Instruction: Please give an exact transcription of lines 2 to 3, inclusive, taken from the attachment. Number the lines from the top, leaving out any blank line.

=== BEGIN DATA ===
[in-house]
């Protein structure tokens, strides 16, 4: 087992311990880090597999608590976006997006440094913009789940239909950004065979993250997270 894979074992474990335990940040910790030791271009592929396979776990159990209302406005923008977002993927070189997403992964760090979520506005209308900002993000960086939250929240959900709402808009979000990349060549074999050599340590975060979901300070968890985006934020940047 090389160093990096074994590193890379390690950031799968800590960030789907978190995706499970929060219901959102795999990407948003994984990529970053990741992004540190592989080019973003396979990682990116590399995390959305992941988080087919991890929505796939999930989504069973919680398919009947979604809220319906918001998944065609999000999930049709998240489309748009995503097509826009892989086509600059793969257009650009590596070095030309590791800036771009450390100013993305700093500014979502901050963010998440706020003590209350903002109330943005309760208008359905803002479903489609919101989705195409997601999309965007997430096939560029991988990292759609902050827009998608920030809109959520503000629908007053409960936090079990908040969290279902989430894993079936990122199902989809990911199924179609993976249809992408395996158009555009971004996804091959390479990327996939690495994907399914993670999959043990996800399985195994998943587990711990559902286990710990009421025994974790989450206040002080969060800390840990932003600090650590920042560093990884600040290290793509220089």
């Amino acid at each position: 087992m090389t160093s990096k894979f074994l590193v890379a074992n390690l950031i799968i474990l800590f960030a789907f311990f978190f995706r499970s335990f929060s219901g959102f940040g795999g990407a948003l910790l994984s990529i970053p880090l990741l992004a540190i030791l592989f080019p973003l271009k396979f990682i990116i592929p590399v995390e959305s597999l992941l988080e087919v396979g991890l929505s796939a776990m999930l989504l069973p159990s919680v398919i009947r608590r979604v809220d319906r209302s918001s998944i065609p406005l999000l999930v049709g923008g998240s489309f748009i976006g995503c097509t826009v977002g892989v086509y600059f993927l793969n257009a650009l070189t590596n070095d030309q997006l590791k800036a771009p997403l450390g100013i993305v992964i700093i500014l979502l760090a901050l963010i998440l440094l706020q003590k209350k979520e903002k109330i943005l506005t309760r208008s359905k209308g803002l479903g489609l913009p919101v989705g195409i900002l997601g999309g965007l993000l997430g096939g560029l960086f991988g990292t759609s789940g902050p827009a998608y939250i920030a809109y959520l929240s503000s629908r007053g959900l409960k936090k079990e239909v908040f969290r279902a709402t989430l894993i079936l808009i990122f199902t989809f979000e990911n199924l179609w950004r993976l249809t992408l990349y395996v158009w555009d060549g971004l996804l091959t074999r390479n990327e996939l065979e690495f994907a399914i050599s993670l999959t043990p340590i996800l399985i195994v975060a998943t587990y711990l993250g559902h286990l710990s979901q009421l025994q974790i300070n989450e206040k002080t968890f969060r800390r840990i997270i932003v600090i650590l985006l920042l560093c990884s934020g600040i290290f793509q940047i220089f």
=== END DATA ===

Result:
């Protein structure tokens, strides 16, 4: 087992311990880090597999608590976006997006440094913009789940239909950004065979993250997270 894979074992474990335990940040910790030791271009592929396979776990159990209302406005923008977002993927070189997403992964760090979520506005209308900002993000960086939250929240959900709402808009979000990349060549074999050599340590975060979901300070968890985006934020940047 090389160093990096074994590193890379390690950031799968800590960030789907978190995706499970929060219901959102795999990407948003994984990529970053990741992004540190592989080019973003396979990682990116590399995390959305992941988080087919991890929505796939999930989504069973919680398919009947979604809220319906918001998944065609999000999930049709998240489309748009995503097509826009892989086509600059793969257009650009590596070095030309590791800036771009450390100013993305700093500014979502901050963010998440706020003590209350903002109330943005309760208008359905803002479903489609919101989705195409997601999309965007997430096939560029991988990292759609902050827009998608920030809109959520503000629908007053409960936090079990908040969290279902989430894993079936990122199902989809990911199924179609993976249809992408395996158009555009971004996804091959390479990327996939690495994907399914993670999959043990996800399985195994998943587990711990559902286990710990009421025994974790989450206040002080969060800390840990932003600090650590920042560093990884600040290290793509220089």
């Amino acid at each position: 087992m090389t160093s990096k894979f074994l590193v890379a074992n390690l950031i799968i474990l800590f960030a789907f311990f978190f995706r499970s335990f929060s219901g959102f940040g795999g990407a948003l910790l994984s990529i970053p880090l990741l992004a540190i030791l592989f080019p973003l271009k396979f990682i990116i592929p590399v995390e959305s597999l992941l988080e087919v396979g991890l929505s796939a776990m999930l989504l069973p159990s919680v398919i009947r608590r979604v809220d319906r209302s918001s998944i065609p406005l999000l999930v049709g923008g998240s489309f748009i976006g995503c097509t826009v977002g892989v086509y600059f993927l793969n257009a650009l070189t590596n070095d030309q997006l590791k800036a771009p997403l450390g100013i993305v992964i700093i500014l979502l760090a901050l963010i998440l440094l706020q003590k209350k979520e903002k109330i943005l506005t309760r208008s359905k209308g803002l479903g489609l913009p919101v989705g195409i900002l997601g999309g965007l993000l997430g096939g560029l960086f991988g990292t759609s789940g902050p827009a998608y939250i920030a809109y959520l929240s503000s629908r007053g959900l409960k936090k079990e239909v908040f969290r279902a709402t989430l894993i079936l808009i990122f199902t989809f979000e990911n199924l179609w950004r993976l249809t992408l990349y395996v158009w555009d060549g971004l996804l091959t074999r390479n990327e996939l065979e690495f994907a399914i050599s993670l999959t043990p340590i996800l399985i195994v975060a998943t587990y711990l993250g559902h286990l710990s979901q009421l025994q974790i300070n989450e206040k002080t968890f969060r800390r840990i997270i932003v600090i650590l985006l920042l560093c990884s934020g600040i290290f793509q940047i220089f």